Mindset (Part 2.5) How to Find Out Who You Are
photo by db*photography
Picking up on yesterday’s post and if we’ve done our homework assignments, we’re ready to get down to the task of figuring out what the market thinks of us, and how to make something good come from that.
Then, you need to break your target audience into two groups; one with the people who know you best and the other with more casual relationships, short-term, etc. There will be many more in the second group if you’re like most people.
Okay — remind me why we’re doing this
It’s simple. The way people think about us determines whether or not we are promoted, make a big sale, secure investors, and yes — get a date, a decent table at a restaurant, and the list goes on.
People who get that warm and fuzzy feeling every time they come into contact with us choose us over others. It’s not necessarily fair but it’s reality, and we can influence the outcome.
But it takes a little work and this survey will help.
We’re going to ask people how they feel about us, in a non-threatening way that will encourage participation from those who really are sincere in helping. The others, who couldn’t care less, aren’t going to respond or be in our corner anyway.
The e-mail that announces the survey
There’s no one way to do this but here’s a sample:
I need to ask you a big favor (don’t worry, it won’t cost you any money).
We’ve known each other a long time and I’ve always been grateful for that relationship. Now I need your help.
In a completely anonymous survey, I want to know what you REALLY think about me. It’s anonymous so you can express your true feelings.
— If there’s something I do that drives you crazy, I want to know about it.
— If you feel strongly that I need to make changes in how I deal with people or handle certain issues, that’s important for me to know.
— If something about me stands in the way of us successfully working together, I wish you would tell me what it is. I want to make improvements that will help me maximize opportunities and potential.
Maybe you fit in one or more of these categories or perhaps there’s something else you need to get off your chest — please, by all means, do so!
Again, it’s totally anonymous. Say what you really think.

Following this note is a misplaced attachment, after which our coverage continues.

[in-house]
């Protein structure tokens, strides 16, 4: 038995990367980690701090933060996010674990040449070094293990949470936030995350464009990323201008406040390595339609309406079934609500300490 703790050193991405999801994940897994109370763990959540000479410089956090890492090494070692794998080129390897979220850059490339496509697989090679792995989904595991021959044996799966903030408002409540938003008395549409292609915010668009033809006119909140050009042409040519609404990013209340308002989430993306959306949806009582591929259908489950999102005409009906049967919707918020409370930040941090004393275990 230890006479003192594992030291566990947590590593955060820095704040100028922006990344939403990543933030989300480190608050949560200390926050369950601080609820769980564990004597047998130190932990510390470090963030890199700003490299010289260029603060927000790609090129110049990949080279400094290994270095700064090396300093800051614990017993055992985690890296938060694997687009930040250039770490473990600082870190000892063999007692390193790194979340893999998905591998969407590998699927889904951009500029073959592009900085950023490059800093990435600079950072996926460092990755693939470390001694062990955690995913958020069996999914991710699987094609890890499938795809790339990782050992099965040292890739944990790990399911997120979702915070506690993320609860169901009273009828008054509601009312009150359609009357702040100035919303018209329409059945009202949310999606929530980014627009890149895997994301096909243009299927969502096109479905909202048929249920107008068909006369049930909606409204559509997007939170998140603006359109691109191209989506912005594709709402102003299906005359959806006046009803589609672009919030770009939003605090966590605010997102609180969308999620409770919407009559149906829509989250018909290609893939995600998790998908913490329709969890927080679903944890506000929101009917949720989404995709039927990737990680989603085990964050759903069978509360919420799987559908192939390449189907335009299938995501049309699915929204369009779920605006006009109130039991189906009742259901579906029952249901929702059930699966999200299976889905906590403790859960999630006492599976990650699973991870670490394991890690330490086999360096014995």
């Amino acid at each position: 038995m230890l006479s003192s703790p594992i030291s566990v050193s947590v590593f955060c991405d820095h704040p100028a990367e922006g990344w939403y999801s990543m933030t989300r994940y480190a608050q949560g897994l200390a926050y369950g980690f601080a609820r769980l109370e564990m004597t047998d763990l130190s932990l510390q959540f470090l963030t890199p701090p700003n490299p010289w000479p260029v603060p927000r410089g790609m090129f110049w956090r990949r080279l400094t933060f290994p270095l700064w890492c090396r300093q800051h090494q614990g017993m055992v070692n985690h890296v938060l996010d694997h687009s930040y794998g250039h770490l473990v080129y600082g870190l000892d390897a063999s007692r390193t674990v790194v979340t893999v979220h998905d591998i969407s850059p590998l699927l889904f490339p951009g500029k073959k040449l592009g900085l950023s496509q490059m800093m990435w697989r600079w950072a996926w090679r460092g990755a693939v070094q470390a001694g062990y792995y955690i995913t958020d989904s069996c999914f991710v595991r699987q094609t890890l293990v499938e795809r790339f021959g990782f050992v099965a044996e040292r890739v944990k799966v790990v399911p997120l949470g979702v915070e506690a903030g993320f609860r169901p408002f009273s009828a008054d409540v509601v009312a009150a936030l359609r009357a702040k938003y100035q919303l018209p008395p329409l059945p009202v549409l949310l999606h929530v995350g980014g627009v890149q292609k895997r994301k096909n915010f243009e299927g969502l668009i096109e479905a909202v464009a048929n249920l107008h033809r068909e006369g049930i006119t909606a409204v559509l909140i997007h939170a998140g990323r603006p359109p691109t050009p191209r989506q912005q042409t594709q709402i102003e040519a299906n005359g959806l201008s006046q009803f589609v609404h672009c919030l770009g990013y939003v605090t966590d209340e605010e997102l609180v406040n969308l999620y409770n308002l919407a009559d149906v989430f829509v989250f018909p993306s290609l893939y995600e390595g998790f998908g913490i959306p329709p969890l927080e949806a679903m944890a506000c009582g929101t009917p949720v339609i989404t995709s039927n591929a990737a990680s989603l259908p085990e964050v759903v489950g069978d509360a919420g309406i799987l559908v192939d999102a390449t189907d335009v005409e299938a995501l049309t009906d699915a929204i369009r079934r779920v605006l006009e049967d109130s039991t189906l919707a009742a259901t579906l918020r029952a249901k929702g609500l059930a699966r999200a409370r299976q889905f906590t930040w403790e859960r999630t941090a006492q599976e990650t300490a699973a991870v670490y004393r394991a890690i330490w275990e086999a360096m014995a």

I know this may seem like a silly idea to some people. However, think about it. If I can’t go to the people who know me best and get straight answers, who can I ask?
I promise the survey won’t take too much of your time — of course, that’s unless I really have more to be concerned about than I hope
Please click on the following link to start the survey.
I really appreciate your help. Thanks!
This is a relatively light approach, and presents you as open and honest. Most people will feel comfortable with it, but you decide the tone needed for your message.
Of course, for the message aimed at people who don’t know you as well, you’ll adjust the content. The second line might read:
“We’ve had a friendly relationship for a while, hopefully long enough for you to develop some opinions about me. Now I need your help.”
Don’t agonize about the message. The recipient will understand what you’re after. The only thing you want is for him/her to click that link.
You can state the questions any way you like. Here are a few ideas:
- Is there something I do that is a definite roadblock to you placing greater trust in me? Please explain.
- In dealing with me, what situations could I handle better?
- What habits do I have that are a turn-off?
- If you could change one thing about me or how I do something, what is it and what changes would you make?
- What areas could I make improvement in?
You can easily modify these or add to the list, just make sure that you select open-ended style questions. I recommend that you don’t use multiple choice options, giving all possible answers. You want to encourage people to write as much as possible.
I’ve worked on a lot of surveys and it’s in the middle of lengthy responses that you often find the gold you’re after.
Poll Daddy and Survey Monkey are easy to set up and you can knock out an attractive survey in no time. They also have good reporting tools. Of course, there are hundreds of survey options on the Web. Just pick one and run with it.
What I hope you get from this
If you send out say, 100-200 e-mail requests to participate in your survey, you should get a reasonable response and be able to draw some conclusions.
Obviously, if there is a recurring theme to the answers or you see the same issues discussed in many of them, your effort has produced the results you were after.
Look, none of us enjoys people telling us where we fall short. You don’t like that and neither do I. But if there are things that are holding us back and we have the power to correct them, then we’d be foolish not to try to identify them.
Best wishes in your efforts to discover who you are.
Comments are encouraged, even if they’re to tell me something that I need to improve upon.